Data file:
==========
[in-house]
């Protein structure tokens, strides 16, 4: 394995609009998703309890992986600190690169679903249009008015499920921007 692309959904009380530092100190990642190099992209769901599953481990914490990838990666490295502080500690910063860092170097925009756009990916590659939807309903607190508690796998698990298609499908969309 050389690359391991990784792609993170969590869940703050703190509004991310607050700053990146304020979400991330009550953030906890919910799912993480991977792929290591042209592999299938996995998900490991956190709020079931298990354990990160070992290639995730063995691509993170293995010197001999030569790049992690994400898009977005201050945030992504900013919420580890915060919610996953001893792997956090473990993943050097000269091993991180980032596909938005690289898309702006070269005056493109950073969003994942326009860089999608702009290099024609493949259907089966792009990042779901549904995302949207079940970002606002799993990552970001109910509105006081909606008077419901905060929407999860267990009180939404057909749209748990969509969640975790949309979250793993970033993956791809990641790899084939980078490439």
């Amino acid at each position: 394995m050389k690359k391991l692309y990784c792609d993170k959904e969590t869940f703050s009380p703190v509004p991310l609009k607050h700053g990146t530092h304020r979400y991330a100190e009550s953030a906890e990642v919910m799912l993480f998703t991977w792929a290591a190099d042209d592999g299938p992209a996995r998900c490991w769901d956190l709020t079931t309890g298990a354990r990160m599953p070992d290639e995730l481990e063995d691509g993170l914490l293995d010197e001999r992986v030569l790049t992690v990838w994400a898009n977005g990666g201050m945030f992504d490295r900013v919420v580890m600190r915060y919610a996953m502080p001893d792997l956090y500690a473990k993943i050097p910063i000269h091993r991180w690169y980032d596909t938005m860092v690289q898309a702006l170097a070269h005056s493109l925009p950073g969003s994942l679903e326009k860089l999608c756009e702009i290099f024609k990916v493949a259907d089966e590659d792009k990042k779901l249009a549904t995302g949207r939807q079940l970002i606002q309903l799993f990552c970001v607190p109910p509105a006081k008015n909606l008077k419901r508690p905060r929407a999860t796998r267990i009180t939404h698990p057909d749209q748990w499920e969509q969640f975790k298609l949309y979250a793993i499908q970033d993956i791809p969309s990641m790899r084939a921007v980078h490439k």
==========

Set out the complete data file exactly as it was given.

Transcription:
[in-house]
């Protein structure tokens, strides 16, 4: 394995609009998703309890992986600190690169679903249009008015499920921007 692309959904009380530092100190990642190099992209769901599953481990914490990838990666490295502080500690910063860092170097925009756009990916590659939807309903607190508690796998698990298609499908969309 050389690359391991990784792609993170969590869940703050703190509004991310607050700053990146304020979400991330009550953030906890919910799912993480991977792929290591042209592999299938996995998900490991956190709020079931298990354990990160070992290639995730063995691509993170293995010197001999030569790049992690994400898009977005201050945030992504900013919420580890915060919610996953001893792997956090473990993943050097000269091993991180980032596909938005690289898309702006070269005056493109950073969003994942326009860089999608702009290099024609493949259907089966792009990042779901549904995302949207079940970002606002799993990552970001109910509105006081909606008077419901905060929407999860267990009180939404057909749209748990969509969640975790949309979250793993970033993956791809990641790899084939980078490439």
């Amino acid at each position: 394995m050389k690359k391991l692309y990784c792609d993170k959904e969590t869940f703050s009380p703190v509004p991310l609009k607050h700053g990146t530092h304020r979400y991330a100190e009550s953030a906890e990642v919910m799912l993480f998703t991977w792929a290591a190099d042209d592999g299938p992209a996995r998900c490991w769901d956190l709020t079931t309890g298990a354990r990160m599953p070992d290639e995730l481990e063995d691509g993170l914490l293995d010197e001999r992986v030569l790049t992690v990838w994400a898009n977005g990666g201050m945030f992504d490295r900013v919420v580890m600190r915060y919610a996953m502080p001893d792997l956090y500690a473990k993943i050097p910063i000269h091993r991180w690169y980032d596909t938005m860092v690289q898309a702006l170097a070269h005056s493109l925009p950073g969003s994942l679903e326009k860089l999608c756009e702009i290099f024609k990916v493949a259907d089966e590659d792009k990042k779901l249009a549904t995302g949207r939807q079940l970002i606002q309903l799993f990552c970001v607190p109910p509105a006081k008015n909606l008077k419901r508690p905060r929407a999860t796998r267990i009180t939404h698990p057909d749209q748990w499920e969509q969640f975790k298609l949309y979250a793993i499908q970033d993956i791809p969309s990641m790899r084939a921007v980078h490439k």